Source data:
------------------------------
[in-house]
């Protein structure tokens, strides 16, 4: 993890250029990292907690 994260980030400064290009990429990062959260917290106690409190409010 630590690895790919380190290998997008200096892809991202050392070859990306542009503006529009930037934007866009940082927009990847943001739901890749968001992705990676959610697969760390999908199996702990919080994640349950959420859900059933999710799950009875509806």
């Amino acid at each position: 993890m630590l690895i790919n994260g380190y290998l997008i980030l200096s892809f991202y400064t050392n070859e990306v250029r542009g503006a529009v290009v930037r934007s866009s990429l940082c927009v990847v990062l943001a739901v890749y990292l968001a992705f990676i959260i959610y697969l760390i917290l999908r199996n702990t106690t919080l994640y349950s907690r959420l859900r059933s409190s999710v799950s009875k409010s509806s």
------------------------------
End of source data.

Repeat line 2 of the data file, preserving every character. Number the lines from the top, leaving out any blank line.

């Protein structure tokens, strides 16, 4: 993890250029990292907690 994260980030400064290009990429990062959260917290106690409190409010 630590690895790919380190290998997008200096892809991202050392070859990306542009503006529009930037934007866009940082927009990847943001739901890749968001992705990676959610697969760390999908199996702990919080994640349950959420859900059933999710799950009875509806």